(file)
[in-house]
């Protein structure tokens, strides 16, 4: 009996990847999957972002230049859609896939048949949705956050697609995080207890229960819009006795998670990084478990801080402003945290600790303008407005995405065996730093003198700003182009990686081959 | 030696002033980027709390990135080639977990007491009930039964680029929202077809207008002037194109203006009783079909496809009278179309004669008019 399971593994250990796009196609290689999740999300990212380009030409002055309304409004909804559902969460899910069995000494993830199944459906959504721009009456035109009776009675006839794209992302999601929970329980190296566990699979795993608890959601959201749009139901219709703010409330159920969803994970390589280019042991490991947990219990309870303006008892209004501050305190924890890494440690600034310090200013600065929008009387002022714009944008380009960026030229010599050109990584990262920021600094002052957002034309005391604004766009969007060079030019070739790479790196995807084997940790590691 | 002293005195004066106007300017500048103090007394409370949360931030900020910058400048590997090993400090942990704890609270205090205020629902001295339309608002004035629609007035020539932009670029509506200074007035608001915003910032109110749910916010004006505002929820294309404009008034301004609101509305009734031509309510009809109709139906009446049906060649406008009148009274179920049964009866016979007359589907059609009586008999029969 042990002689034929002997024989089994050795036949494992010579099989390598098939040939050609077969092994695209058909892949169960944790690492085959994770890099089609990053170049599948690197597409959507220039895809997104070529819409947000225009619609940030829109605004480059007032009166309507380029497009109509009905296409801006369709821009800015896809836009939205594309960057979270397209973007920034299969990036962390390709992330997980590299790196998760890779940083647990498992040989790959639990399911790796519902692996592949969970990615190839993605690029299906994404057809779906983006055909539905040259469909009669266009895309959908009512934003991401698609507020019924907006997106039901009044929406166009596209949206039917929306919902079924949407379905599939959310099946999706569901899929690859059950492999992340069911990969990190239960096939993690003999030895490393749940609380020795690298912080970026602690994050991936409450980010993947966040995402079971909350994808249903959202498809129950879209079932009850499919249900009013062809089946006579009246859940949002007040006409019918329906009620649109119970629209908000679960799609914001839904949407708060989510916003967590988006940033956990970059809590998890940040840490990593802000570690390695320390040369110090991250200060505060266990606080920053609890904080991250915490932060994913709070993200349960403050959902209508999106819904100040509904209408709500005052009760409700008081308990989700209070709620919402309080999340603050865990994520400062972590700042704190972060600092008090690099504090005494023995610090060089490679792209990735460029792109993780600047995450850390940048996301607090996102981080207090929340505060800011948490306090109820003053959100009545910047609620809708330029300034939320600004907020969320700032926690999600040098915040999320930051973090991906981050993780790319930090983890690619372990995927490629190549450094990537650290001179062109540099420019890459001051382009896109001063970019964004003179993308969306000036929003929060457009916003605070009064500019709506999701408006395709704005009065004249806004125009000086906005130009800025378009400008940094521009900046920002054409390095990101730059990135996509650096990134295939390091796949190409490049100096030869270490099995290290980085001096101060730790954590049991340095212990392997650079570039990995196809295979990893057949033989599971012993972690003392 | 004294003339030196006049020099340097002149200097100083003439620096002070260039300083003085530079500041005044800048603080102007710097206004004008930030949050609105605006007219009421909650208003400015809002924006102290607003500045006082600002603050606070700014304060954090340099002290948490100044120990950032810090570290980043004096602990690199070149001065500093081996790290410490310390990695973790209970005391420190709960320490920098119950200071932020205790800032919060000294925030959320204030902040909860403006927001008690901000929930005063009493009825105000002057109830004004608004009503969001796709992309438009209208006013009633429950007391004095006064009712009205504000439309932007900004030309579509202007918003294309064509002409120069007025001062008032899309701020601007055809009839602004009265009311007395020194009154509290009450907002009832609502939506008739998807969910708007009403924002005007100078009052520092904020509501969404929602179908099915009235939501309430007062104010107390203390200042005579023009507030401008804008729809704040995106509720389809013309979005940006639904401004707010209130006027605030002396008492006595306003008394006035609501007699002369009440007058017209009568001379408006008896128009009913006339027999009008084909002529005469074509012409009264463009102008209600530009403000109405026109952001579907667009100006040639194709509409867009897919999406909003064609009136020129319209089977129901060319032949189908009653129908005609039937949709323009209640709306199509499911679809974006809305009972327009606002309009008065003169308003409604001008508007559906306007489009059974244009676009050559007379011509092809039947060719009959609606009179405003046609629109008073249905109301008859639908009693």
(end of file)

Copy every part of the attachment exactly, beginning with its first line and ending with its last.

[in-house]
């Protein structure tokens, strides 16, 4: 009996990847999957972002230049859609896939048949949705956050697609995080207890229960819009006795998670990084478990801080402003945290600790303008407005995405065996730093003198700003182009990686081959 | 030696002033980027709390990135080639977990007491009930039964680029929202077809207008002037194109203006009783079909496809009278179309004669008019 399971593994250990796009196609290689999740999300990212380009030409002055309304409004909804559902969460899910069995000494993830199944459906959504721009009456035109009776009675006839794209992302999601929970329980190296566990699979795993608890959601959201749009139901219709703010409330159920969803994970390589280019042991490991947990219990309870303006008892209004501050305190924890890494440690600034310090200013600065929008009387002022714009944008380009960026030229010599050109990584990262920021600094002052957002034309005391604004766009969007060079030019070739790479790196995807084997940790590691 | 002293005195004066106007300017500048103090007394409370949360931030900020910058400048590997090993400090942990704890609270205090205020629902001295339309608002004035629609007035020539932009670029509506200074007035608001915003910032109110749910916010004006505002929820294309404009008034301004609101509305009734031509309510009809109709139906009446049906060649406008009148009274179920049964009866016979007359589907059609009586008999029969 042990002689034929002997024989089994050795036949494992010579099989390598098939040939050609077969092994695209058909892949169960944790690492085959994770890099089609990053170049599948690197597409959507220039895809997104070529819409947000225009619609940030829109605004480059007032009166309507380029497009109509009905296409801006369709821009800015896809836009939205594309960057979270397209973007920034299969990036962390390709992330997980590299790196998760890779940083647990498992040989790959639990399911790796519902692996592949969970990615190839993605690029299906994404057809779906983006055909539905040259469909009669266009895309959908009512934003991401698609507020019924907006997106039901009044929406166009596209949206039917929306919902079924949407379905599939959310099946999706569901899929690859059950492999992340069911990969990190239960096939993690003999030895490393749940609380020795690298912080970026602690994050991936409450980010993947966040995402079971909350994808249903959202498809129950879209079932009850499919249900009013062809089946006579009246859940949002007040006409019918329906009620649109119970629209908000679960799609914001839904949407708060989510916003967590988006940033956990970059809590998890940040840490990593802000570690390695320390040369110090991250200060505060266990606080920053609890904080991250915490932060994913709070993200349960403050959902209508999106819904100040509904209408709500005052009760409700008081308990989700209070709620919402309080999340603050865990994520400062972590700042704190972060600092008090690099504090005494023995610090060089490679792209990735460029792109993780600047995450850390940048996301607090996102981080207090929340505060800011948490306090109820003053959100009545910047609620809708330029300034939320600004907020969320700032926690999600040098915040999320930051973090991906981050993780790319930090983890690619372990995927490629190549450094990537650290001179062109540099420019890459001051382009896109001063970019964004003179993308969306000036929003929060457009916003605070009064500019709506999701408006395709704005009065004249806004125009000086906005130009800025378009400008940094521009900046920002054409390095990101730059990135996509650096990134295939390091796949190409490049100096030869270490099995290290980085001096101060730790954590049991340095212990392997650079570039990995196809295979990893057949033989599971012993972690003392 | 004294003339030196006049020099340097002149200097100083003439620096002070260039300083003085530079500041005044800048603080102007710097206004004008930030949050609105605006007219009421909650208003400015809002924006102290607003500045006082600002603050606070700014304060954090340099002290948490100044120990950032810090570290980043004096602990690199070149001065500093081996790290410490310390990695973790209970005391420190709960320490920098119950200071932020205790800032919060000294925030959320204030902040909860403006927001008690901000929930005063009493009825105000002057109830004004608004009503969001796709992309438009209208006013009633429950007391004095006064009712009205504000439309932007900004030309579509202007918003294309064509002409120069007025001062008032899309701020601007055809009839602004009265009311007395020194009154509290009450907002009832609502939506008739998807969910708007009403924002005007100078009052520092904020509501969404929602179908099915009235939501309430007062104010107390203390200042005579023009507030401008804008729809704040995106509720389809013309979005940006639904401004707010209130006027605030002396008492006595306003008394006035609501007699002369009440007058017209009568001379408006008896128009009913006339027999009008084909002529005469074509012409009264463009102008209600530009403000109405026109952001579907667009100006040639194709509409867009897919999406909003064609009136020129319209089977129901060319032949189908009653129908005609039937949709323009209640709306199509499911679809974006809305009972327009606002309009008065003169308003409604001008508007559906306007489009059974244009676009050559007379011509092809039947060719009959609606009179405003046609629109008073249905109301008859639908009693």